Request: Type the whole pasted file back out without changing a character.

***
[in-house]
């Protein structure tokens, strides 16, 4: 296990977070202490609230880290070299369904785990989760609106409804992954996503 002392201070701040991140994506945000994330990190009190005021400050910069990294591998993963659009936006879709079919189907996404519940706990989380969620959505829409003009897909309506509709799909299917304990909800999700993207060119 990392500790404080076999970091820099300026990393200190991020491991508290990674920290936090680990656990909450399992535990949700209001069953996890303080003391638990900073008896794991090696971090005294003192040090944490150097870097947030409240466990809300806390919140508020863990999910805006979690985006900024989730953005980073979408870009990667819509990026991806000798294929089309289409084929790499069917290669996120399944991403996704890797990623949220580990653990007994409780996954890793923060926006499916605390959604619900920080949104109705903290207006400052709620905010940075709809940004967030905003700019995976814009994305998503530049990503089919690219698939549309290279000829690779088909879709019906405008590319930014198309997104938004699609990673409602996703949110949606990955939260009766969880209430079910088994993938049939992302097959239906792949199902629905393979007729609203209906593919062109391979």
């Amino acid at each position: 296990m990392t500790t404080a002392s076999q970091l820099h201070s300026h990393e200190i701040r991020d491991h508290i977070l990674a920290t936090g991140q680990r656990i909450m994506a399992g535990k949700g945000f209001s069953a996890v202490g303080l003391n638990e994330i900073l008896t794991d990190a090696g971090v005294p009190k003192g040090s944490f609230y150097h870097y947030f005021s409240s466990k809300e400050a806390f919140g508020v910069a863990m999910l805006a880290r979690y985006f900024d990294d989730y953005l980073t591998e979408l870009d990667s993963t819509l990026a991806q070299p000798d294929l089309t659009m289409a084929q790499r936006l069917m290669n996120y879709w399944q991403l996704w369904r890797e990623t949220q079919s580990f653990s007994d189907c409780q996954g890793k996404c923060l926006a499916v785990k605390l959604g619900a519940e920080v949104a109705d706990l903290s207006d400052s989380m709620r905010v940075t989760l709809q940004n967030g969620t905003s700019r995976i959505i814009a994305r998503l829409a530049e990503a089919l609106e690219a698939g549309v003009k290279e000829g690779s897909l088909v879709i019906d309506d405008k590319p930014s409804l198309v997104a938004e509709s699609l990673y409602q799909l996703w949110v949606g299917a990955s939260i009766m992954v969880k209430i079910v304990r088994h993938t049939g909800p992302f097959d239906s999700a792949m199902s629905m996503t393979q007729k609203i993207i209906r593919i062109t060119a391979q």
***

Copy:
[in-house]
């Protein structure tokens, strides 16, 4: 296990977070202490609230880290070299369904785990989760609106409804992954996503 002392201070701040991140994506945000994330990190009190005021400050910069990294591998993963659009936006879709079919189907996404519940706990989380969620959505829409003009897909309506509709799909299917304990909800999700993207060119 990392500790404080076999970091820099300026990393200190991020491991508290990674920290936090680990656990909450399992535990949700209001069953996890303080003391638990900073008896794991090696971090005294003192040090944490150097870097947030409240466990809300806390919140508020863990999910805006979690985006900024989730953005980073979408870009990667819509990026991806000798294929089309289409084929790499069917290669996120399944991403996704890797990623949220580990653990007994409780996954890793923060926006499916605390959604619900920080949104109705903290207006400052709620905010940075709809940004967030905003700019995976814009994305998503530049990503089919690219698939549309290279000829690779088909879709019906405008590319930014198309997104938004699609990673409602996703949110949606990955939260009766969880209430079910088994993938049939992302097959239906792949199902629905393979007729609203209906593919062109391979």
């Amino acid at each position: 296990m990392t500790t404080a002392s076999q970091l820099h201070s300026h990393e200190i701040r991020d491991h508290i977070l990674a920290t936090g991140q680990r656990i909450m994506a399992g535990k949700g945000f209001s069953a996890v202490g303080l003391n638990e994330i900073l008896t794991d990190a090696g971090v005294p009190k003192g040090s944490f609230y150097h870097y947030f005021s409240s466990k809300e400050a806390f919140g508020v910069a863990m999910l805006a880290r979690y985006f900024d990294d989730y953005l980073t591998e979408l870009d990667s993963t819509l990026a991806q070299p000798d294929l089309t659009m289409a084929q790499r936006l069917m290669n996120y879709w399944q991403l996704w369904r890797e990623t949220q079919s580990f653990s007994d189907c409780q996954g890793k996404c923060l926006a499916v785990k605390l959604g619900a519940e920080v949104a109705d706990l903290s207006d400052s989380m709620r905010v940075t989760l709809q940004n967030g969620t905003s700019r995976i959505i814009a994305r998503l829409a530049e990503a089919l609106e690219a698939g549309v003009k290279e000829g690779s897909l088909v879709i019906d309506d405008k590319p930014s409804l198309v997104a938004e509709s699609l990673y409602q799909l996703w949110v949606g299917a990955s939260i009766m992954v969880k209430i079910v304990r088994h993938t049939g909800p992302f097959d239906s999700a792949m199902s629905m996503t393979q007729k609203i993207i209906r593919i062109t060119a391979q």